Thursday, December 22, 2011

Vagabonding across the 39th Parallel: A Magical Evening in the Mesozoic

Ah, winter solstice! The longest nights, the shortest days, and although we don't get snow and hyperfreezing temperatures, there are mornings when I consider putting on a jacket before going for the newspaper. Yup, living in California can be tough. I admit, though, to really hating our tule fogs that occur this time of year. So what to do? Obviously, I need to go back and finish up my vagabonding series. We were exploring the geology of a swath of land between California and Colorado that happened to lie close to the 39th parallel last July. We were drifting along, not rushing, not planning more than a day or two in advance, and we were now on the homeward road. We had spent the morning and early afternoon exploring Arches National Park, and looking at petroglyphs, pictographs and dinosaur footprints, but now we had a bit of a distance to go, hoping to find a place to stay at Capitol Reef National Park.
Capitol Reef? In the desert? Being a geological blog, one might think that 'reef' refers to an ancient coral reef preserved in a limestone layer somewhere, but that is not the case here. Settlers in the region referred to cliffs and ridges that were barriers to travel as reefs. That was certainly the case here: Capitol Reef National Park preserves much of the Waterpocket Fold, a monocline fold that runs for more than 100 miles in a north-south direction. The fold defies travel; few of the canyons that cut across the fold are wide enough for trails, much less highways. The first paved highway wasn't constructed until 1962.

A monocline isn't like other folds. Anticlines are flexed upwards, while synclines are flexed downwards. Monoclines are neither; the sedimentary layers in a monocline can be thought of as a rug draped over a step. The layers are horizontal on both sides of the fold, but higher on one side. These features are most often caused when faults at great depth lift the overlying rocks, but without fracturing the softer sedimentary layers. A number of monoclines cross the Colorado Plateau; one forms the eastern edge of the Grand Canyon. But few monoclines are as dramatic as the Waterpocket Fold at Capitol Reef.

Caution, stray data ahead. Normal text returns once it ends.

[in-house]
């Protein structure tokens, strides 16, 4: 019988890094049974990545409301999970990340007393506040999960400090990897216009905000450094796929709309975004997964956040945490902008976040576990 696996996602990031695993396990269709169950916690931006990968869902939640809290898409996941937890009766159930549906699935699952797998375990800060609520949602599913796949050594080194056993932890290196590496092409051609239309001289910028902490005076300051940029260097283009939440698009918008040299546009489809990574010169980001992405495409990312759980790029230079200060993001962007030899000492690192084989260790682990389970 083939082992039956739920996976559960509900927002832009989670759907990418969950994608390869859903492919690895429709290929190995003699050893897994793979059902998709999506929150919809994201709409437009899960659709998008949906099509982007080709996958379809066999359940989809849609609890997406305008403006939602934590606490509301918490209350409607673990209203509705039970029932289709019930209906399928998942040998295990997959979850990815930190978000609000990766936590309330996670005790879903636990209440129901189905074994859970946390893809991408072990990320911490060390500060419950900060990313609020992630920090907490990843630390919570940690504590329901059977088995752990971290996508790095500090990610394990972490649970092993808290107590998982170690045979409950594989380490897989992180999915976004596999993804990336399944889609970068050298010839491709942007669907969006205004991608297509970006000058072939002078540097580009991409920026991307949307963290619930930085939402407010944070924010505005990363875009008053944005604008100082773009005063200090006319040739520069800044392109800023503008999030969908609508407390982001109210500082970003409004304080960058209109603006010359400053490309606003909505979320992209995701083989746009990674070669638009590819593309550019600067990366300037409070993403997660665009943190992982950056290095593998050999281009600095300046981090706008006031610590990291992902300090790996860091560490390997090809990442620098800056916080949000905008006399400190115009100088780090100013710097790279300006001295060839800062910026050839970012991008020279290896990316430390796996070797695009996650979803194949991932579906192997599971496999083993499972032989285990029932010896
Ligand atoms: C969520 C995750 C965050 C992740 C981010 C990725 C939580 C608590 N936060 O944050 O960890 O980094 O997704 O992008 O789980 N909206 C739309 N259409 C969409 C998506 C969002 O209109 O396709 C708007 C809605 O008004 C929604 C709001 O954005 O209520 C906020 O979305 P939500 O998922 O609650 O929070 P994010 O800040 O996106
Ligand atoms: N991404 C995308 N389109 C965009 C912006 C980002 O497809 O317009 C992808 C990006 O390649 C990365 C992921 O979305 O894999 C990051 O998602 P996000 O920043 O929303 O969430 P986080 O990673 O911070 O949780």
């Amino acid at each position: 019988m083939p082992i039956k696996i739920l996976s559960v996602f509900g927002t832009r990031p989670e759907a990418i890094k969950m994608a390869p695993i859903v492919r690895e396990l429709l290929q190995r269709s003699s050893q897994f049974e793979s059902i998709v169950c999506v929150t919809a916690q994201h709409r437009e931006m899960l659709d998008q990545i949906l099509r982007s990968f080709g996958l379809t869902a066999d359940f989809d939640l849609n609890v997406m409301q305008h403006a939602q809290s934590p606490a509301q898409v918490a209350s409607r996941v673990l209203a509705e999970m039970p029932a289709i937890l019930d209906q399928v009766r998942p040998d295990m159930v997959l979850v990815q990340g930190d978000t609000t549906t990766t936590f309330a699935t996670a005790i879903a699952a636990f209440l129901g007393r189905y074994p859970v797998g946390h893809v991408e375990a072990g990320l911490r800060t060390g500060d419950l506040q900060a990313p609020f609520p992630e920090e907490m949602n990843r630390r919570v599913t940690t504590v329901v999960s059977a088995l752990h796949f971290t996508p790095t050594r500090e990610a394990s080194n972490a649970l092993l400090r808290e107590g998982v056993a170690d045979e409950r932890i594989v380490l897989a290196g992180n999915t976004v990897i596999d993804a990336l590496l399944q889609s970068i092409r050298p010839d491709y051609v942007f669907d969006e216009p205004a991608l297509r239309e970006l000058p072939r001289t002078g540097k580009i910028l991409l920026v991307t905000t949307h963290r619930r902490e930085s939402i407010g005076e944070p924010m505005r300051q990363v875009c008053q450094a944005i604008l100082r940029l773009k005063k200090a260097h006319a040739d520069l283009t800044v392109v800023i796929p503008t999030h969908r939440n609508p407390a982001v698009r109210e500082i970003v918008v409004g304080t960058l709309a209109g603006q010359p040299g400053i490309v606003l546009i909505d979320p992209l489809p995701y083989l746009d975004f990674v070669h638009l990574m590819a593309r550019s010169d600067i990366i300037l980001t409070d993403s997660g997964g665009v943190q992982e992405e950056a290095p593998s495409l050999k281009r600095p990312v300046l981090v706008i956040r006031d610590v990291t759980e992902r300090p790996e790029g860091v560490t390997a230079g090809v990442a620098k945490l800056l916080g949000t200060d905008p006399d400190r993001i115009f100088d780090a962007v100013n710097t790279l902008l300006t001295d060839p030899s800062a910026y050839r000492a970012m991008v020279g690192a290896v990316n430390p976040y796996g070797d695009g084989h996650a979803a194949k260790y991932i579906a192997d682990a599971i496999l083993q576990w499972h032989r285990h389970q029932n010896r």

Erosion has cut deep into the fold, exposing thousands of feet of colorful sediments deposited during the Mesozoic era, the age of the dinosaurs. The layers tell a story of the giant supercontinent Pangea. In this part of the world, conditions changed from river floodplains to desert dune fields to rivers, to dunes again, and then the region was inundated by shallow seas several times. The story is readily discerned by carefully observing the rocks while exploring Highway 24 running east-west across the park. On the west side, the cliff-forming Wingate Sandstone protects the underlying soft layers from erosion, forming a tall escarpment that is nicely situated to capture the rays of the setting sun.
We arrived very late in the afternoon, just in time to see the setting sun lighting the cliffs. The roads were empty as people were settling in for the night. We weren't quite ready to turn in, so we headed south on the park's Scenic Road. I had told Mrs. Geotripper that the road was nicely paved, but when we arrived, we found that all the asphalt was torn out for construction. It was a bit bumpy and dusty, but I realized we were kind of reliving what it was like to explore the region half a century ago.
Capitol Gorge was the route of the old "highway" through the reef. In the narrows there is barely room for a car to squeeze through, and the watercourse was always subject to flooding and closure. In the daytime, one can walk through the gorge and see Fremont petroglyphs and pictographs, as well as more recent inscriptions from travelers in the late 1800s and early 1900s.
This evening, it was dark and lonely and I found myself imagining what it was like to travel this road decades ago, or centuries ago. Even today the population of the region is only a few thousand people scattered over thousands of square miles. A mistake, an accident, a flood, and one could be in real trouble. It is a harsh land, and it was a hard life for those who lived here: the Fremont and other Native Americans, the Mormon pioneers who settled nearby in Fruita, and those who make a life there now.
It was dark. We slowly made our way out the gorge and headed back to camp. The next day we would drive one of the most spectacular roads that no one knows about...

1 comment:

Nina F said...

Are you headed for The Burr Trail? It's pretty spectacular. Guess I'll just have to wait and see.

Capitol Reef is definitely a gem in the jewel box of national parks.